New toolkit navigator aims to stimulate innovation

By on 29/11/2018
Angela Hanson: toolkit navigator will help officials to identify the right tool for the job (Image courtesy: OECD).

A new ‘Toolkit Navigator’ has been launched by the Organisation for Economic Cooperation and Development (OECD), with the goal of helping public servants to identify innovative techniques and technologies for use in public policymaking, organisational change and service delivery.

In recent years, many organisations and governments have developed toolkits to help people adopt new approaches to public policy problems. But the sheer number of these toolkits has presented officials with a confusing array of options: the Toolkit Navigator, which has been developed by the OECD’s Observatory of Public Sector Innovation (OPSI), aims to provide a path through the jungle.

Visitors to the site can select from a range of topics and tasks, searching out toolkits that will help them tackle their specific problem. The topics include fields such as organisational design, public policy and behavioural insights; whilst the tasks include ‘design a new strategy’ and ‘improve, create, or redesign something’. The site’s materials include case studies, briefing notes and educational materials, and people can also get in touch with officials overseas who’ve worked on similar issues.

The right tool for the job

At the launch of the navigator in Paris on November 20, OPSI innovation specialist Angela Hanson argued that the proliferation of public-sector toolkits often induces a sense of “learned helplessness” among their users. The navigator, she explained, seeks to empower civil servants in such a position.

OPSI research for the project found that there was an overreliance within the public sector on toolkits which had worked in the past, with staff applying them in circumstances where a different approach would have been more effective. There was also a reluctance to look further afield for new solutions, and officials tended to use their own organisation’s toolkit rather than look for ideas from elsewhere.

“Toolkits are like toothbrushes,” said Andrea Siodmok of the UK Cabinet Office Policy Lab at the launch. “Everyone has one, but no-one wants to share someone else’s.”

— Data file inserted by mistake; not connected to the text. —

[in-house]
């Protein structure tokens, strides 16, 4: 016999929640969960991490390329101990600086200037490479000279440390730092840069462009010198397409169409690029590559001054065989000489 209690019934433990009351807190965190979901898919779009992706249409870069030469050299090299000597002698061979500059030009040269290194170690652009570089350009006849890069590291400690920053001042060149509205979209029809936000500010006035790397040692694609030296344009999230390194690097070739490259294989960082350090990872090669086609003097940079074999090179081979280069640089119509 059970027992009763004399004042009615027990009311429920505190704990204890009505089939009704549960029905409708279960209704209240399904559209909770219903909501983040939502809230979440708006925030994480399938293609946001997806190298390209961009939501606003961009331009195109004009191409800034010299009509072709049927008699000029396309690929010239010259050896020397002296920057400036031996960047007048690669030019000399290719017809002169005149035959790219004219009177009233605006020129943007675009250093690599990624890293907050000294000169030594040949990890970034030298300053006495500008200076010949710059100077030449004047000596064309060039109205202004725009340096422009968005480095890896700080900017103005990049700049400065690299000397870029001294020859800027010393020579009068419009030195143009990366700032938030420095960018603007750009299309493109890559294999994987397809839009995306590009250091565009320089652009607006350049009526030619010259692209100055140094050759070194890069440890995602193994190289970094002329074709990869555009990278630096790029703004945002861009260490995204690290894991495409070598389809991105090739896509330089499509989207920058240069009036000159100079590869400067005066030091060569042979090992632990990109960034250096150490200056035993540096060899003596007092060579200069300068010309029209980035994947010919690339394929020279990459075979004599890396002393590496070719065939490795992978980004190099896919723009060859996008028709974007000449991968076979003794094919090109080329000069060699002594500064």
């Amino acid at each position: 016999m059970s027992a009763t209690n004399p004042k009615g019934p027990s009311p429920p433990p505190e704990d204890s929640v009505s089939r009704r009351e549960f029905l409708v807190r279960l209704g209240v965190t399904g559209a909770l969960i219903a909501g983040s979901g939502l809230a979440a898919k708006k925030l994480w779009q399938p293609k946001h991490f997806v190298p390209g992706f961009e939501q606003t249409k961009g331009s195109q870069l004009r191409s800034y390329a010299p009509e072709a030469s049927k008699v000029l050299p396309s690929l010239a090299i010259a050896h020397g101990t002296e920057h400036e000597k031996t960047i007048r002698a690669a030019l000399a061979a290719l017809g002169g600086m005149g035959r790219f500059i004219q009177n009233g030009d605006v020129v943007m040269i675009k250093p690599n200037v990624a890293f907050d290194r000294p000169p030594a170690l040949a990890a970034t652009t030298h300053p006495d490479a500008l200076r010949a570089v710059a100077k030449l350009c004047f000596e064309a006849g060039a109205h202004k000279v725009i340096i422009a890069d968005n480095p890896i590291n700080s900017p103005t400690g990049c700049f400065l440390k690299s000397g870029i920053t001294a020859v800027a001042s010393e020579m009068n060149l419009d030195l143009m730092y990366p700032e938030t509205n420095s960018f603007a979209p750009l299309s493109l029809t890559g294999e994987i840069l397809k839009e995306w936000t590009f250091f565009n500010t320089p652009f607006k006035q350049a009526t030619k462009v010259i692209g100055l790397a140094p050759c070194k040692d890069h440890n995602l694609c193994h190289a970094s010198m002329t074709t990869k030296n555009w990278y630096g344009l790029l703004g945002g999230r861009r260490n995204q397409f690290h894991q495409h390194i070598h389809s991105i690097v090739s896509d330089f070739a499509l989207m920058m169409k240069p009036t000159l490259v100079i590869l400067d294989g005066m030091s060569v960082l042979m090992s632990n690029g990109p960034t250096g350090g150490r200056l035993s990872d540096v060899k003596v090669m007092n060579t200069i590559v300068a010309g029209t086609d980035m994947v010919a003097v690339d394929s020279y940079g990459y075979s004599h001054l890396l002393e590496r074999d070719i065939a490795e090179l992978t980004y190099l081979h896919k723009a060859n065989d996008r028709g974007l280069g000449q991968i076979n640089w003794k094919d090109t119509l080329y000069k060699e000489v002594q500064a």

Siodmok described one of the Policy Lab’s aims as being to take each UK government department “fractionally out of their comfort zone,” adding that she’s confident that the OPSI navigator will help with this.

A toolkit of toolkits

Early government contributions to the project include guides to digitalisation and digital design from the UK and Finland; a public sector innovation toolkit from Australia; and a framework for ensuring policy quality from New Zealand. The package was tested with a group of United States mayors from the US Conference of Mayors Annual Meeting, and with participants at the European Commission’s Future in the Making conference.

Kris Broekaert, government engagement lead at the World Economic Forum, pointed out that the toolkit will enable public servants working on similar challenges to get in touch with one another. And he’d like its reach to extend beyond public servants, helping citizens to understand policy-making processes and find new ways to interact with government.

OPSI is still seeking technological and content partners to shape the future of the project. The project can be found online at https://oecd-opsi.org/toolkit-navigator/

About David Whitehouse

David Whitehouse, a freelance writer in Paris, is the author of a book on France's role in the Rwandan genocide and the French trials of Rwandan suspects which began in Paris in 2014. He also co-authored the autobiography of Cambodian opposition leader Sam Rainsy published in 2013.

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